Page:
• Cuts in the mouth or on tonsils
  • Vomiting
  • Diarrhea
  • Rectal bleeding
  • Death (in the case of eight of the dogs)

The companies that produce these bone treats often dry these products through smoking or baking and add preservatives, seasoning, or smoke flavoring.

So, my answer to commercially produced bone treats is “No.”

Purchase uncooked bones from a butcher. You won’t have to worry about preservatives and other chemicals and they don’t splinter the way prepared bones do. Is it safe for my dog?If it’s from a local butcher, yes.



The popularity of antlers (usually deer or elk) has made them harder to obtain. They can be very expensive and some companies are now importing them. This means that chemicals banned here may be used in preparing antlers overseas which are then shipped to the United States.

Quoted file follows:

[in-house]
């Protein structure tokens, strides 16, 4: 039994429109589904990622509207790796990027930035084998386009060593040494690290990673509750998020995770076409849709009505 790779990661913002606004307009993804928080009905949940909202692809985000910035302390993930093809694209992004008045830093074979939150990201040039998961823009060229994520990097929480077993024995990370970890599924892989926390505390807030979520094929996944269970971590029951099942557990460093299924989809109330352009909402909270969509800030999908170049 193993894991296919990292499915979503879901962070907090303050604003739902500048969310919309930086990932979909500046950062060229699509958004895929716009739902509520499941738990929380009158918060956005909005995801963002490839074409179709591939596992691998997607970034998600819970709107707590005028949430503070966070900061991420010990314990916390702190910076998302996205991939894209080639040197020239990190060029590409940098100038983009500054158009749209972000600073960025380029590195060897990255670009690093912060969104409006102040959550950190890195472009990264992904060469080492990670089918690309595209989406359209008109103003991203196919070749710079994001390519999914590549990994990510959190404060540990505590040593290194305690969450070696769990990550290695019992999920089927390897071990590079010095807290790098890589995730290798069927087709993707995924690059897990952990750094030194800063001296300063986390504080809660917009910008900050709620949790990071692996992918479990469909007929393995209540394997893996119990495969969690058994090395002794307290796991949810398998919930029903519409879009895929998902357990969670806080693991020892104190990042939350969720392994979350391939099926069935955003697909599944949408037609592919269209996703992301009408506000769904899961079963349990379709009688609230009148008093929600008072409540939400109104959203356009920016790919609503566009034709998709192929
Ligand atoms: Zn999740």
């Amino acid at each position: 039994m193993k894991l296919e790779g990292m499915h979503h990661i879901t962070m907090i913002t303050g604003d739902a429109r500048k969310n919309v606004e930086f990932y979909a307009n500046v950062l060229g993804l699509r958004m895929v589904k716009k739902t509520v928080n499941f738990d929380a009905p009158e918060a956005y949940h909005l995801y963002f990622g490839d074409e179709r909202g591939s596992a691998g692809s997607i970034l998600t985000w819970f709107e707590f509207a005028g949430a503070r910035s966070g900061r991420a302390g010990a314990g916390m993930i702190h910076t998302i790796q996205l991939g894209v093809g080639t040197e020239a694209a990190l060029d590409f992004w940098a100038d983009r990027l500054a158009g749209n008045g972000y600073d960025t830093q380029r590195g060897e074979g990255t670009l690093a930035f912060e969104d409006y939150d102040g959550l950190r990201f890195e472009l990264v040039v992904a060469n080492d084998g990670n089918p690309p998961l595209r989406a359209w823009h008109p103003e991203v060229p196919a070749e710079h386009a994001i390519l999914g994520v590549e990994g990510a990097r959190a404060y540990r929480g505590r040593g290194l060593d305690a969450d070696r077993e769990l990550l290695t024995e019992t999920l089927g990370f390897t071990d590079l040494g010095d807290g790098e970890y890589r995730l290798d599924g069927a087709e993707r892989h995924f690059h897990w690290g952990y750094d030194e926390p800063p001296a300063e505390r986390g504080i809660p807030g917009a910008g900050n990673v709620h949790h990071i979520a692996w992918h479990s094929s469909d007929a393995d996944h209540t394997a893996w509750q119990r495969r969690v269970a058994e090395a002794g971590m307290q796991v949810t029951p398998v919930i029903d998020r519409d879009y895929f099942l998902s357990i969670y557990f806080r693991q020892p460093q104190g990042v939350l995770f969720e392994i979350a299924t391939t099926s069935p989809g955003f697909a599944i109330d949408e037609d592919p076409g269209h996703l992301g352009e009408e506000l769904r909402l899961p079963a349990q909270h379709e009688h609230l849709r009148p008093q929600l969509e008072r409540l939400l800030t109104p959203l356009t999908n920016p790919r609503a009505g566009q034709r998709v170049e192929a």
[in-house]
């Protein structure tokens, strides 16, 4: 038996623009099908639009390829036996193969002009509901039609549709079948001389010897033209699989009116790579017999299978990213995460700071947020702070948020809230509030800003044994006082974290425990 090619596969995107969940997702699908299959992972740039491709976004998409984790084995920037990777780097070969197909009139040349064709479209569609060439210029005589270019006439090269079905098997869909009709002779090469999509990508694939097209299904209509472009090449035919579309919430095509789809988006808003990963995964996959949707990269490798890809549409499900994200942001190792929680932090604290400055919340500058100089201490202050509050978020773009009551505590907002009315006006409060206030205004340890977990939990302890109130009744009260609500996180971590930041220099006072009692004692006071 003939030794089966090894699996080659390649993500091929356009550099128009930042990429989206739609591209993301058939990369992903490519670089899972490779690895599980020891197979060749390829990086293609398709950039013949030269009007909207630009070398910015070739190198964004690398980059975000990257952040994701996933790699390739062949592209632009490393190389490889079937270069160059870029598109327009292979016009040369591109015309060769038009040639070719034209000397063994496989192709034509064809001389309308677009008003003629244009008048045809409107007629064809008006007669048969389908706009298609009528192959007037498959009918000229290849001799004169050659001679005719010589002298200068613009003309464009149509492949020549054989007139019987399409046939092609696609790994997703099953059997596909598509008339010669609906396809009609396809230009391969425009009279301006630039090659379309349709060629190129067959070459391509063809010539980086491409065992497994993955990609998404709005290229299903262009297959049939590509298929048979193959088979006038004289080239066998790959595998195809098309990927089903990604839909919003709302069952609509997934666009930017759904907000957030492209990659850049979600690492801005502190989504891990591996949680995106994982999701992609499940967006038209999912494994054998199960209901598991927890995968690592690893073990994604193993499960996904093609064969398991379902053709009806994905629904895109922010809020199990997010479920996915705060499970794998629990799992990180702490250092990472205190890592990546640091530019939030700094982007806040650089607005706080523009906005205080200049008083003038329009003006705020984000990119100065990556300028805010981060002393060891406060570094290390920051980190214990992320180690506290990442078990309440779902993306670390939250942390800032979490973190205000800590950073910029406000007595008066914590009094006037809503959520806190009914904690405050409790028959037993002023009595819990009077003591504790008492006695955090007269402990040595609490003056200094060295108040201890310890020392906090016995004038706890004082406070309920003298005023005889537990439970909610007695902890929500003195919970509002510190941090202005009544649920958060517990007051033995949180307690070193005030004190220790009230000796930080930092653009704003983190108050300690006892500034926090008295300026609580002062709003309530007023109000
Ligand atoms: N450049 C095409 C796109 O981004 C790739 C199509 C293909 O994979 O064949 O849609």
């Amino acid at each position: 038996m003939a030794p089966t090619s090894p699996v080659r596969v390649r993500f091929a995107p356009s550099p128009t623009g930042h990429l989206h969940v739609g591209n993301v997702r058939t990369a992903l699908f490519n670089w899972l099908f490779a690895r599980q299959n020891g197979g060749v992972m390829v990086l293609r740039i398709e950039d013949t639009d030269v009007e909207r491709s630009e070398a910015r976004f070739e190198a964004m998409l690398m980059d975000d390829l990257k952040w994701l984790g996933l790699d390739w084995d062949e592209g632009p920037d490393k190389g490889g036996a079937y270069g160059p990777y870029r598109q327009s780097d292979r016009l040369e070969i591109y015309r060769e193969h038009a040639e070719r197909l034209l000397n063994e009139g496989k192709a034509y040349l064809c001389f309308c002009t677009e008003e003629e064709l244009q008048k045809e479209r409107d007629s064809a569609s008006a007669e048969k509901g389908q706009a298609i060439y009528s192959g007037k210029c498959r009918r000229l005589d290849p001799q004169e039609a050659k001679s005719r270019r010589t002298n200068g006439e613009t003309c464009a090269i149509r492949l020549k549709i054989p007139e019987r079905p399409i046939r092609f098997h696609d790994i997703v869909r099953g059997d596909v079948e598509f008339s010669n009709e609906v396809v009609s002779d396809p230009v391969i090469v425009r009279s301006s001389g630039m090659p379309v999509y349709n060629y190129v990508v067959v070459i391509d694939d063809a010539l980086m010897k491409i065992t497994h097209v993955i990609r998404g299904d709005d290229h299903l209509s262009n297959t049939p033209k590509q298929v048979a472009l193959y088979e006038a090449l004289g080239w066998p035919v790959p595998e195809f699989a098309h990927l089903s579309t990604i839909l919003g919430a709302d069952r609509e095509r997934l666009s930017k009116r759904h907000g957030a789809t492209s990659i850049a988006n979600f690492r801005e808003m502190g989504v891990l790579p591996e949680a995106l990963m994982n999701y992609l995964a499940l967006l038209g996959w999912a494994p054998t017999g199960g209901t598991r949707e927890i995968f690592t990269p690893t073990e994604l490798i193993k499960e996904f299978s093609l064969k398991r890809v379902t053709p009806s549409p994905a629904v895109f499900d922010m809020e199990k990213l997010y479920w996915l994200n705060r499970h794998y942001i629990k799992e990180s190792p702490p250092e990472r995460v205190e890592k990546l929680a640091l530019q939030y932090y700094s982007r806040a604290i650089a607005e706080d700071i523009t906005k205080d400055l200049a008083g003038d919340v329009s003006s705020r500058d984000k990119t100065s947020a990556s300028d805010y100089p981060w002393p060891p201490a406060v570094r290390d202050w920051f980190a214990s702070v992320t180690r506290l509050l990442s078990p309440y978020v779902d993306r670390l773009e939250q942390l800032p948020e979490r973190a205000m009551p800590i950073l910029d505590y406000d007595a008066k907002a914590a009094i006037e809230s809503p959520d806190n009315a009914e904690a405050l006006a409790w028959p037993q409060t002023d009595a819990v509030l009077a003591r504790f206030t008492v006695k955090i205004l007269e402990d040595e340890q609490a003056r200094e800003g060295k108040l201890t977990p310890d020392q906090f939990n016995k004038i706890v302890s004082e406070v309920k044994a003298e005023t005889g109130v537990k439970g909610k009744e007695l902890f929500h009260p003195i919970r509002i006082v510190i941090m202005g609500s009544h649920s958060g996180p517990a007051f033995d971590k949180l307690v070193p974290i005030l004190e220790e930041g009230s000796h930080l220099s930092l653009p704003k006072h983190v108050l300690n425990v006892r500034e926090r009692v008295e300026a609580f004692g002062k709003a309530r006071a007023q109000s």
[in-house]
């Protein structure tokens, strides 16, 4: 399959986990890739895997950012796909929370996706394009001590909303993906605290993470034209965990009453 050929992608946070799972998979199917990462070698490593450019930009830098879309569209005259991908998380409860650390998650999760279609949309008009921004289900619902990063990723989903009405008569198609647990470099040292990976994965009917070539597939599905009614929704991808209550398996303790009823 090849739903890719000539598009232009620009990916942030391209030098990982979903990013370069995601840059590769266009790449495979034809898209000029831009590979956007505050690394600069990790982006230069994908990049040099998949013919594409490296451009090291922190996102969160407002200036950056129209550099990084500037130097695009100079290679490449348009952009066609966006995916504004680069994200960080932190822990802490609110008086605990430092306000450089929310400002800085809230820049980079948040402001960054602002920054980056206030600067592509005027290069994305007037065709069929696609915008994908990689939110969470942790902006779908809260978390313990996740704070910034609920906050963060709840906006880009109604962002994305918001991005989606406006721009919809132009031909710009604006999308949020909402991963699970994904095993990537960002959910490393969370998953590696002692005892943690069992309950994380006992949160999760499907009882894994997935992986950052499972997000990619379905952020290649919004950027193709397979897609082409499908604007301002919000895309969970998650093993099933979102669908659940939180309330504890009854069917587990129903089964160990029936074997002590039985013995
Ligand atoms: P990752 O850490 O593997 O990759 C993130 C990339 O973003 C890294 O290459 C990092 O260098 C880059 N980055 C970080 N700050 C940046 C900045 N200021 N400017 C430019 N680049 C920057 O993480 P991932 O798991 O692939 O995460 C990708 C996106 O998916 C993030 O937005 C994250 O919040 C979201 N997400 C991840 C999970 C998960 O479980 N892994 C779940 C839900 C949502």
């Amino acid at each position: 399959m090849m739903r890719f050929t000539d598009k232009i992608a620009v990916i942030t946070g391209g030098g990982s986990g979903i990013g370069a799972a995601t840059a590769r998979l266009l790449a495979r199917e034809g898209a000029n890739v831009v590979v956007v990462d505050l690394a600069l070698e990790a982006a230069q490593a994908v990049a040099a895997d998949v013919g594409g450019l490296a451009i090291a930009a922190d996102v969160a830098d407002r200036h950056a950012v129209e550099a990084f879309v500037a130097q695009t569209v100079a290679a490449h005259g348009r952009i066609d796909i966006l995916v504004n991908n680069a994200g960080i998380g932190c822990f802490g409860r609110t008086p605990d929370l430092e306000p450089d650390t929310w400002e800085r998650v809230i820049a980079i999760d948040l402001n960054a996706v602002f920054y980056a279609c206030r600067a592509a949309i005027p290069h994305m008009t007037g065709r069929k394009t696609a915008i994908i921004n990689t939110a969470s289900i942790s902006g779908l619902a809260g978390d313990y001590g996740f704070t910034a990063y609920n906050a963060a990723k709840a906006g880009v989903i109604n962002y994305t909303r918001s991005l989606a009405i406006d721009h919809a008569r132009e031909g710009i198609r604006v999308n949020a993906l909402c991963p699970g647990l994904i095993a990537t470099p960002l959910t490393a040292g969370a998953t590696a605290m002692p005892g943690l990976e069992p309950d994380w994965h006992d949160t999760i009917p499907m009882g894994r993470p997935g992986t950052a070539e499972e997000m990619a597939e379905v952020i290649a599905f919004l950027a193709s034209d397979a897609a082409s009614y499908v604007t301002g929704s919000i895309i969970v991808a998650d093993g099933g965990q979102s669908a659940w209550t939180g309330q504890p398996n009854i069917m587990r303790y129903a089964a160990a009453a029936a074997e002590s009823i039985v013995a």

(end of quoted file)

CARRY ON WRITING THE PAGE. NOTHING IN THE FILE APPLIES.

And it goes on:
Many people have complained that their dogs have fractured teeth chewing on these hard antlers. There is enough anecdotal evidence, in my opinion, to agree.


Nyla bones:

I know a lot of people believe that chewing Nyla bones can cause tooth fracture. But these bones come in a variety of densities so you should be able to find one that isn’t too hard. Nyla bone makes puppy chews that would be suitable for non-power chewers. Be sure to keep an eye on the bones and throw out any that are worn down at the ends or have sharp splinters sticking up. So, is it safe for my dog? If you are careful to monitor the wear on a Nyla bone I would say yes.

So, what kinds of chew toys do I recommend?

I prefer, as stated above, bones from a butcher. I also like Kong toys as they can be stuffed with treats, are made for puppies through power chewers and are readily available. Check out toys that are rubber but not too hard. They hold up well but don’t hurt the teeth. Don’t get soft rubber toys as they can easily be torn apart and pieces swallowed.

I also like puzzle treat dispensers. You have to read the description of each puzzle carefully and definitely read reviews. There are a lot of puzzle toys out there and not all are as good as others. But the right puzzle can keep your dog occupied and happy for a long time.

And don’t forget that the very best toy for your dog is time spent playing with you!